Ohio’s government and citizens are engaged with responding to the serious public health implications of COVID-19 and must act accordingly to ensure the protection of public safety. Yet even in this extraordinary moment, it remains true that the right to vote is a fundamental right, “preservative of all rights.” Yick Wo v. Hopkins, 118 U.S. 356, 370 (1886). Any emergency state action in the realm of voting must be crafted with the utmost care to preserve both the State’s interest in public safety and this most critical of rights—including, and perhaps especially, in the midst of this crisis. Amici, League of Women Voters of Ohio and Ohio A. Philip Randolph Institute, respectfully submit this Brief in support of no party in this case to alert the Court and the parties to two fundamental principles that must guide any remedies fashioned in this case.

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First, the Ohio Secretary of State’s Directive 2020-06 purports to set June 2 as the new primary date, but prohibits anyone who was not registered to vote by February 18, 2020, from voting in the rescheduled election. This Directive violates Section 8 of the National Voter Registration Act of 1993 (52 U.S.C. § 20507(a)) (“NVRA”), which unambiguously mandates that voters be permitted to register to vote up to 30 days prior to any election. Whether the election is to be held on April 28, May 16, June 2, or some other day, Ohioans must be permitted to continue to register to vote in accordance with the requirements of federal law.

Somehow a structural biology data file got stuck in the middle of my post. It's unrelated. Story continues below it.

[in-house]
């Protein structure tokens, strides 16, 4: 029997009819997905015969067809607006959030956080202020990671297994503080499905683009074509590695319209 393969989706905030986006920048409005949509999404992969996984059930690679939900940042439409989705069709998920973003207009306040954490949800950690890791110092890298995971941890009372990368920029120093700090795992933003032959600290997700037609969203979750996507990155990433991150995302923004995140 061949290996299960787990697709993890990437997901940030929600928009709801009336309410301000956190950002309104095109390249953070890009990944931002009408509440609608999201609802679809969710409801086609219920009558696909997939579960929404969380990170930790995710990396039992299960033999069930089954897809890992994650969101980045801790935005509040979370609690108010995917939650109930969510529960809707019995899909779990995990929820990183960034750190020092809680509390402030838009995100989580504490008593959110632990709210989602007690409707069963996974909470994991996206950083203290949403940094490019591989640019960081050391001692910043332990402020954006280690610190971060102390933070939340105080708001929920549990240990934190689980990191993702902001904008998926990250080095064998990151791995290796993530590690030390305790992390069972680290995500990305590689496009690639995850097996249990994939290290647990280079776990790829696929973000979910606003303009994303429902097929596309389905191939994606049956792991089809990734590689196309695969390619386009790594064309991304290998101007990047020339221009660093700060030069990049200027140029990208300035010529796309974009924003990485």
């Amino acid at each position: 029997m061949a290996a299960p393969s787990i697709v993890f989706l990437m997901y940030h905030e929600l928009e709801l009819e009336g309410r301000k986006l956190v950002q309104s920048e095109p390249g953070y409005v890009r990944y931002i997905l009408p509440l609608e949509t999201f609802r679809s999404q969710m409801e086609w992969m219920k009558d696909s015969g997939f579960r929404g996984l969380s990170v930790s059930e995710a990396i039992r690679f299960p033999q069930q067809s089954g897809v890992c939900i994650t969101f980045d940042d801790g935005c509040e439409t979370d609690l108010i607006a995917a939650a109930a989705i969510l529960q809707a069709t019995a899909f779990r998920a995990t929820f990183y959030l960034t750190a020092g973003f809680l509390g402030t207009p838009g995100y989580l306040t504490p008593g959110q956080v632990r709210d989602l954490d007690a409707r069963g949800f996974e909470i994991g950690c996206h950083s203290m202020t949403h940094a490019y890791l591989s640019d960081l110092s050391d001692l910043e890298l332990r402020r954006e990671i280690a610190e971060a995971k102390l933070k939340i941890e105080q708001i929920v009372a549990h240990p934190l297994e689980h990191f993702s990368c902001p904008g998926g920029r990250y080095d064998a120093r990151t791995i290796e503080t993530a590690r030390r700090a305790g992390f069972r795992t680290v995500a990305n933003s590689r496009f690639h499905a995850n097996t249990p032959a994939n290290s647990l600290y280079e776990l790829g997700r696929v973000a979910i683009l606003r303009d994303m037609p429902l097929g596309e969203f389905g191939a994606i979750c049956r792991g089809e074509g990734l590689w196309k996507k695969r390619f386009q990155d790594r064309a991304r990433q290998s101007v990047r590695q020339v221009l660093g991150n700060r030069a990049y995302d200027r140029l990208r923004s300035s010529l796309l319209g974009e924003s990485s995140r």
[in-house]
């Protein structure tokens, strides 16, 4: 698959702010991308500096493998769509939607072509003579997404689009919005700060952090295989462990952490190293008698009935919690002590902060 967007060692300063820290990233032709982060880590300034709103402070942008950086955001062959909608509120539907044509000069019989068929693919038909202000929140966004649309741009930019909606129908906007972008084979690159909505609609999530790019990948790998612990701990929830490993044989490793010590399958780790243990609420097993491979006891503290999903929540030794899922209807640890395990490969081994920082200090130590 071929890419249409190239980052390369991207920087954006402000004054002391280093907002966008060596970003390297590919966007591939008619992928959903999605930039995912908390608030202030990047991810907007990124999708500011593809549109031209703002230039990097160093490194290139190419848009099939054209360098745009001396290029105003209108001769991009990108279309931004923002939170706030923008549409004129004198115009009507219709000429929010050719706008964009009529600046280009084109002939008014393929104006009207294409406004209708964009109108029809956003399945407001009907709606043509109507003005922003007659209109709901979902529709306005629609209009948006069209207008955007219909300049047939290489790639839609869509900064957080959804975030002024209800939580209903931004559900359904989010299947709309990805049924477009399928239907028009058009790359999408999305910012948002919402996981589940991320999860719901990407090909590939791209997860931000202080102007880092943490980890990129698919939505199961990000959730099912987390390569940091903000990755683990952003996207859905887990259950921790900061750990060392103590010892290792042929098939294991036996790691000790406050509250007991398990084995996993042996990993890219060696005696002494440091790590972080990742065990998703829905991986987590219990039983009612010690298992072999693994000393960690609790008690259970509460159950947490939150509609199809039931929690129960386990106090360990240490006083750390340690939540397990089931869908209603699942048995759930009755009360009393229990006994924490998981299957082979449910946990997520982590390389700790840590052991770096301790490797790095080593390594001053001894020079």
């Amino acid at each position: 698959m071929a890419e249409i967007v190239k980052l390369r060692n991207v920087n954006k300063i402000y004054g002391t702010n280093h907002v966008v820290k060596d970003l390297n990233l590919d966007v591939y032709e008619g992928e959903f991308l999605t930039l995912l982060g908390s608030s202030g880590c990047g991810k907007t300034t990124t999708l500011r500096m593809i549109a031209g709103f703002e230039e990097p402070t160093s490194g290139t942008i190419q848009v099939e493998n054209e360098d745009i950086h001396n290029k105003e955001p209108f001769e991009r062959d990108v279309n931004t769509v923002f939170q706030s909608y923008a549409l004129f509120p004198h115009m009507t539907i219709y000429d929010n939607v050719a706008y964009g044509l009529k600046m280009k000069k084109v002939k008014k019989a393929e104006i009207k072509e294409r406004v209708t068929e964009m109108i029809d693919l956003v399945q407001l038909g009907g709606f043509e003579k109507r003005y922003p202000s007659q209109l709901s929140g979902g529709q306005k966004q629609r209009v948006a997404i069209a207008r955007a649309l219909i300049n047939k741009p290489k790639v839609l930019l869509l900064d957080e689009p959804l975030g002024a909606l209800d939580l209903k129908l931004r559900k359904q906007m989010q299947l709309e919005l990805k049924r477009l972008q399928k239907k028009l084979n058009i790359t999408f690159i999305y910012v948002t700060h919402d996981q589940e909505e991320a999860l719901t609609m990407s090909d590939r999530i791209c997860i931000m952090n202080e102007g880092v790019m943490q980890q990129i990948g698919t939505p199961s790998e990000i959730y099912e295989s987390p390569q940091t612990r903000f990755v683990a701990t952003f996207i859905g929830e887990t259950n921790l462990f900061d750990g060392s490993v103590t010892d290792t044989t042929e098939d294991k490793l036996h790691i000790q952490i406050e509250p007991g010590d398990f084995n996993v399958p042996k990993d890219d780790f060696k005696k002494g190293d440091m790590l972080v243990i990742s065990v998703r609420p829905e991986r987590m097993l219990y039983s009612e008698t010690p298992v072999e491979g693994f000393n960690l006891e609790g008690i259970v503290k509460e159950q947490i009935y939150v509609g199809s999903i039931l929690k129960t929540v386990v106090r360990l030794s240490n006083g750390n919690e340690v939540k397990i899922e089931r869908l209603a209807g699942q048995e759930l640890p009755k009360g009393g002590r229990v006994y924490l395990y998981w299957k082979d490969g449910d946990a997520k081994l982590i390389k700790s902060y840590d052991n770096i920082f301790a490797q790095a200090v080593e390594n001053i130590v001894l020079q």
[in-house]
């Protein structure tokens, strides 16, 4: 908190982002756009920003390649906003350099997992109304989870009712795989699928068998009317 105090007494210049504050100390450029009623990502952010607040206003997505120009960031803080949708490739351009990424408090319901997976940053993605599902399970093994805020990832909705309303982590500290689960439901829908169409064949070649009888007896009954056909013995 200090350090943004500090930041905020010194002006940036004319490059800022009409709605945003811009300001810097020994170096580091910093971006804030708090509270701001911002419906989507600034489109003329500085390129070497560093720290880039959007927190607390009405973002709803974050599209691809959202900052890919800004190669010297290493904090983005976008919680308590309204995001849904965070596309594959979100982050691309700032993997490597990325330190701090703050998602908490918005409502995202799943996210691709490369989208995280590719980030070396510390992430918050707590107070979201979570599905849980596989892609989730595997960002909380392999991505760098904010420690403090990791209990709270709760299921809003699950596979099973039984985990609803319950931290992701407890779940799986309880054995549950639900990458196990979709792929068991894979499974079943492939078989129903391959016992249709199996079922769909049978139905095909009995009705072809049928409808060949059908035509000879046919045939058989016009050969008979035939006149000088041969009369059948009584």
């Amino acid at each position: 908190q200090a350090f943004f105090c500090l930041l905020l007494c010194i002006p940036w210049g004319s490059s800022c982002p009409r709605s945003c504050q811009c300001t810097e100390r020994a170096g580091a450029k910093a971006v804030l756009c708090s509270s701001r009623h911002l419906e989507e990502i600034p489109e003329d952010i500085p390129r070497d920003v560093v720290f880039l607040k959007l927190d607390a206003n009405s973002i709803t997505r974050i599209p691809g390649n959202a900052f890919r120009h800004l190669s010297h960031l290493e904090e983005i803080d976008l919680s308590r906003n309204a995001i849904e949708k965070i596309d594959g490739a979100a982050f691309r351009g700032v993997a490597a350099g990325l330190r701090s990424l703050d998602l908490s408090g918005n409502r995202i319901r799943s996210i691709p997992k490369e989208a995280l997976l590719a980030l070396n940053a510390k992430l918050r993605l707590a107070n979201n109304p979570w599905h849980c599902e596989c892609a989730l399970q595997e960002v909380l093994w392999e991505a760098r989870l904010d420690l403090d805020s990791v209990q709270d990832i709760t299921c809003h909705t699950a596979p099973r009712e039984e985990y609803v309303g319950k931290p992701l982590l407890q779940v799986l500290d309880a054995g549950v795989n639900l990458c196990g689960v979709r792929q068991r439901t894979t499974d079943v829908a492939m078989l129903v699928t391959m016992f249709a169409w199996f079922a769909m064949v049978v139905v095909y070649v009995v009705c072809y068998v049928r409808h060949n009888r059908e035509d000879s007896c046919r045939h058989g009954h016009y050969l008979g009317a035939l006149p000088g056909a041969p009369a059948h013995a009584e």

Second, the Relators’ and Intervenor’s requested remedies appear to rely only on voting by mail. Although Amici acknowledge, and indeed describe below, the need for the most expansive mail absentee ballot procedures possible, voting by mail should not be the only option. While full access to voting by mail is an essential option for many people, including elderly individuals, persons with disabilities, and, under the current crisis, individuals who are ill or fearful of being exposed to the COVID-19, voting by mail is not a full solution. This is true particularly in communities of color—where mail service is often not as robust as elsewhere— and among those who are distrustful of the use of the mail system as the vehicle to exercise this important right. For many such Ohioans, in-person voting—including early in-person voting— remains the most viable option.1 In addition, Ohio’s current procedures for voting by mail are so burdensome and restrictive as to make that option inadequate for conducting the entire election. Any new election date must, to the extent possible, make accommodation for all voters, and not rely exclusively on means that could have a discriminatory impact on specific populations.

Amici suggest that any remedy or relief ordered in this case require Ohio officials to develop a concrete plan to address problems that may arise up to or on the rescheduled primary election date in order to prevent the chaos and confusion that prevailed on March 16 –⁠17, 2020. This should include a communications plan so that local elections officials and the public are not misinformed about critical information such as whether polls will be open or closed, as occurred in the hours prior to the scheduled 2020 primary.

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